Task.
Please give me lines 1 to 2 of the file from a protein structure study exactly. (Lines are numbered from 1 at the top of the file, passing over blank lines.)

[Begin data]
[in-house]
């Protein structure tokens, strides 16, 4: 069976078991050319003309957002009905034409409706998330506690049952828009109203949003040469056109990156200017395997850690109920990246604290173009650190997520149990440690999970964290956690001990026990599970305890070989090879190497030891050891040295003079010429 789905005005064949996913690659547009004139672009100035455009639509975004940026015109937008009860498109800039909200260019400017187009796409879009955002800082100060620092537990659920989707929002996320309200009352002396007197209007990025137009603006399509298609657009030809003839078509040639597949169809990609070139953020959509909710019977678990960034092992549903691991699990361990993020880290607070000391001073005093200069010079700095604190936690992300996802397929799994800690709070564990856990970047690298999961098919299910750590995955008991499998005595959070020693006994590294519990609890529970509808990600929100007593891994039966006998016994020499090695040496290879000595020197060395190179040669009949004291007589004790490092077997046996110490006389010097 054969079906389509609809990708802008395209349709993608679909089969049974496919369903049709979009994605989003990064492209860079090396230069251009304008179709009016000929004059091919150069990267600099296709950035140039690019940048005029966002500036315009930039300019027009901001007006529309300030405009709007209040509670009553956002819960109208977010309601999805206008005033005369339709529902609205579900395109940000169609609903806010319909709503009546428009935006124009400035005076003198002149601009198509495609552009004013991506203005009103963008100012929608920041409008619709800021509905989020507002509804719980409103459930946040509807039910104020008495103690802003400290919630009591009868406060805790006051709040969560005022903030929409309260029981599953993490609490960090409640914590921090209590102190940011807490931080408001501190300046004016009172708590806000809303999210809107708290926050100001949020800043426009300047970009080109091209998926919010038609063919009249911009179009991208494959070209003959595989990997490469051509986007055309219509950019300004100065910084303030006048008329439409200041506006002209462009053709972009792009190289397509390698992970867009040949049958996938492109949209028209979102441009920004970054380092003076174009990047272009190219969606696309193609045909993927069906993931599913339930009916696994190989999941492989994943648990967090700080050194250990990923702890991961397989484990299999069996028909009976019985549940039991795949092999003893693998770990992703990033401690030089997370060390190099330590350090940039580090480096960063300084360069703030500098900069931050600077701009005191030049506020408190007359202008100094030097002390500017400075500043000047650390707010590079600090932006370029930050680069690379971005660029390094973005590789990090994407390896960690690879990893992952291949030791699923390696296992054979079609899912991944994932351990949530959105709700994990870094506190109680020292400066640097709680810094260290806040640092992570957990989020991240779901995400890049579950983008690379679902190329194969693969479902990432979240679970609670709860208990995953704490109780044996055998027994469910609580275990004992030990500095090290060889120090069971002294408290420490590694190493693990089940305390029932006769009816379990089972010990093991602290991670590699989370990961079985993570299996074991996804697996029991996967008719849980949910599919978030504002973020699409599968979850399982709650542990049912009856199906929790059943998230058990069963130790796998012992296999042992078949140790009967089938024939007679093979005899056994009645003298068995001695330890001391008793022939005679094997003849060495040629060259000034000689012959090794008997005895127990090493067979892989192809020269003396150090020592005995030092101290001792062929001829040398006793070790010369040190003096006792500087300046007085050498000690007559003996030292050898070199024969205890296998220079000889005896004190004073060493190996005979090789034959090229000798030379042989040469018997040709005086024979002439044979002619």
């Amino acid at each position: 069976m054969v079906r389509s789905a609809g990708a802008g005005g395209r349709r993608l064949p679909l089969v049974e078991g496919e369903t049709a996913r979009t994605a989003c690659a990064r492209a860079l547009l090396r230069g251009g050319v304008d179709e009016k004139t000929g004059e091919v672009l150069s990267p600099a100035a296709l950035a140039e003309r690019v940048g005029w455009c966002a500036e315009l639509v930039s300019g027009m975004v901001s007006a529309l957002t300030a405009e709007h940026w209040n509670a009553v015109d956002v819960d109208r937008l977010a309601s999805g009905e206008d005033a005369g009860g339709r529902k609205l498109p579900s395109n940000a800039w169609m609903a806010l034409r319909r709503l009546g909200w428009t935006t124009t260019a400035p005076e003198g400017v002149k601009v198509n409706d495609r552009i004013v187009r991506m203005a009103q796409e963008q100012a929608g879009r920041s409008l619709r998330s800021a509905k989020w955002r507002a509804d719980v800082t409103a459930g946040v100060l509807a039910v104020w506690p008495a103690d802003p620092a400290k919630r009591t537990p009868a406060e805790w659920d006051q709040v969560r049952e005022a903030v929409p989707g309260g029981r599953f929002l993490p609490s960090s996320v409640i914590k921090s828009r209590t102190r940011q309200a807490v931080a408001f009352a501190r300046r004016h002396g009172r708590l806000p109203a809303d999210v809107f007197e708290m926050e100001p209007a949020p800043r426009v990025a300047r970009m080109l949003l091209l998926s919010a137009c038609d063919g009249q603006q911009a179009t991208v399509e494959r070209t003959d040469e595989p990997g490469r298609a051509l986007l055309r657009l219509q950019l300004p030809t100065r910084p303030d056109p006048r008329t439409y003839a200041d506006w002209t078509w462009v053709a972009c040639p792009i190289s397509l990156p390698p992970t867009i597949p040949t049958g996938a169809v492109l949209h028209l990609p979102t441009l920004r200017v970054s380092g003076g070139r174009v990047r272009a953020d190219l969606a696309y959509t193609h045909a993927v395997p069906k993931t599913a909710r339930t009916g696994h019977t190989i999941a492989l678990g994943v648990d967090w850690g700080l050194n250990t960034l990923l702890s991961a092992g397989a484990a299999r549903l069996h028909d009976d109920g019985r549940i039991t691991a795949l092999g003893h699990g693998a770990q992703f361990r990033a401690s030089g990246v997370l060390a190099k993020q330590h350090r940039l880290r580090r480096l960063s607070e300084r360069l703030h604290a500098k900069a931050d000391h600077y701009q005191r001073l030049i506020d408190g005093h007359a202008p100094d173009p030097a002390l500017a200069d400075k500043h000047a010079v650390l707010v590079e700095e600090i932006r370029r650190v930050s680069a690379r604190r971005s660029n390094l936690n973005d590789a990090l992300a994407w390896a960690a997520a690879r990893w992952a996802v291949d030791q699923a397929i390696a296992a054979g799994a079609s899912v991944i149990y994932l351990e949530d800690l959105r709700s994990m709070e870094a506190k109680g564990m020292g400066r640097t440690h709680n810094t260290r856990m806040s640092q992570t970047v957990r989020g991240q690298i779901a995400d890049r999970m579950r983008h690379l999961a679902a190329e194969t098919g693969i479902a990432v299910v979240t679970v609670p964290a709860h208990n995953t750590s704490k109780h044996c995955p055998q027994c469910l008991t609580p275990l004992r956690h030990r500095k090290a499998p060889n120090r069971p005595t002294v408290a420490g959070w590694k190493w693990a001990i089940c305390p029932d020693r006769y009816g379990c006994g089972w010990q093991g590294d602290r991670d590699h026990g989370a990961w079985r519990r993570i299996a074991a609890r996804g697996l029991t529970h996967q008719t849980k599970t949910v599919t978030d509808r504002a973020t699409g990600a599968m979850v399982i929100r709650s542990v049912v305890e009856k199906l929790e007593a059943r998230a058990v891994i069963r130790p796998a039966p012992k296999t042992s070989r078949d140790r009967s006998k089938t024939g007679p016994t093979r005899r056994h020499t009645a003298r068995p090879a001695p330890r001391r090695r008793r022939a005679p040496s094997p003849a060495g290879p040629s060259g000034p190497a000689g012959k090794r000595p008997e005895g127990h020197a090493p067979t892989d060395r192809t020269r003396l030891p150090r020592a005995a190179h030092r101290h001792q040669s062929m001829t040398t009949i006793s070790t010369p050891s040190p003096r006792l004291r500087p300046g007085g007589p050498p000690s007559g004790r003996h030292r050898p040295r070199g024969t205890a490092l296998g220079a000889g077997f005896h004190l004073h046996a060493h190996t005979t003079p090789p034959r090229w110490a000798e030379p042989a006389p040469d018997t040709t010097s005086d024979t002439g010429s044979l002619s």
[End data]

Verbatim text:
[in-house]
């Protein structure tokens, strides 16, 4: 069976078991050319003309957002009905034409409706998330506690049952828009109203949003040469056109990156200017395997850690109920990246604290173009650190997520149990440690999970964290956690001990026990599970305890070989090879190497030891050891040295003079010429 789905005005064949996913690659547009004139672009100035455009639509975004940026015109937008009860498109800039909200260019400017187009796409879009955002800082100060620092537990659920989707929002996320309200009352002396007197209007990025137009603006399509298609657009030809003839078509040639597949169809990609070139953020959509909710019977678990960034092992549903691991699990361990993020880290607070000391001073005093200069010079700095604190936690992300996802397929799994800690709070564990856990970047690298999961098919299910750590995955008991499998005595959070020693006994590294519990609890529970509808990600929100007593891994039966006998016994020499090695040496290879000595020197060395190179040669009949004291007589004790490092077997046996110490006389010097 054969079906389509609809990708802008395209349709993608679909089969049974496919369903049709979009994605989003990064492209860079090396230069251009304008179709009016000929004059091919150069990267600099296709950035140039690019940048005029966002500036315009930039300019027009901001007006529309300030405009709007209040509670009553956002819960109208977010309601999805206008005033005369339709529902609205579900395109940000169609609903806010319909709503009546428009935006124009400035005076003198002149601009198509495609552009004013991506203005009103963008100012929608920041409008619709800021509905989020507002509804719980409103459930946040509807039910104020008495103690802003400290919630009591009868406060805790006051709040969560005022903030929409309260029981599953993490609490960090409640914590921090209590102190940011807490931080408001501190300046004016009172708590806000809303999210809107708290926050100001949020800043426009300047970009080109091209998926919010038609063919009249911009179009991208494959070209003959595989990997490469051509986007055309219509950019300004100065910084303030006048008329439409200041506006002209462009053709972009792009190289397509390698992970867009040949049958996938492109949209028209979102441009920004970054380092003076174009990047272009190219969606696309193609045909993927069906993931599913339930009916696994190989999941492989994943648990967090700080050194250990990923702890991961397989484990299999069996028909009976019985549940039991795949092999003893693998770990992703990033401690030089997370060390190099330590350090940039580090480096960063300084360069703030500098900069931050600077701009005191030049506020408190007359202008100094030097002390500017400075500043000047650390707010590079600090932006370029930050680069690379971005660029390094973005590789990090994407390896960690690879990893992952291949030791699923390696296992054979079609899912991944994932351990949530959105709700994990870094506190109680020292400066640097709680810094260290806040640092992570957990989020991240779901995400890049579950983008690379679902190329194969693969479902990432979240679970609670709860208990995953704490109780044996055998027994469910609580275990004992030990500095090290060889120090069971002294408290420490590694190493693990089940305390029932006769009816379990089972010990093991602290991670590699989370990961079985993570299996074991996804697996029991996967008719849980949910599919978030504002973020699409599968979850399982709650542990049912009856199906929790059943998230058990069963130790796998012992296999042992078949140790009967089938024939007679093979005899056994009645003298068995001695330890001391008793022939005679094997003849060495040629060259000034000689012959090794008997005895127990090493067979892989192809020269003396150090020592005995030092101290001792062929001829040398006793070790010369040190003096006792500087300046007085050498000690007559003996030292050898070199024969205890296998220079000889005896004190004073060493190996005979090789034959090229000798030379042989040469018997040709005086024979002439044979002619």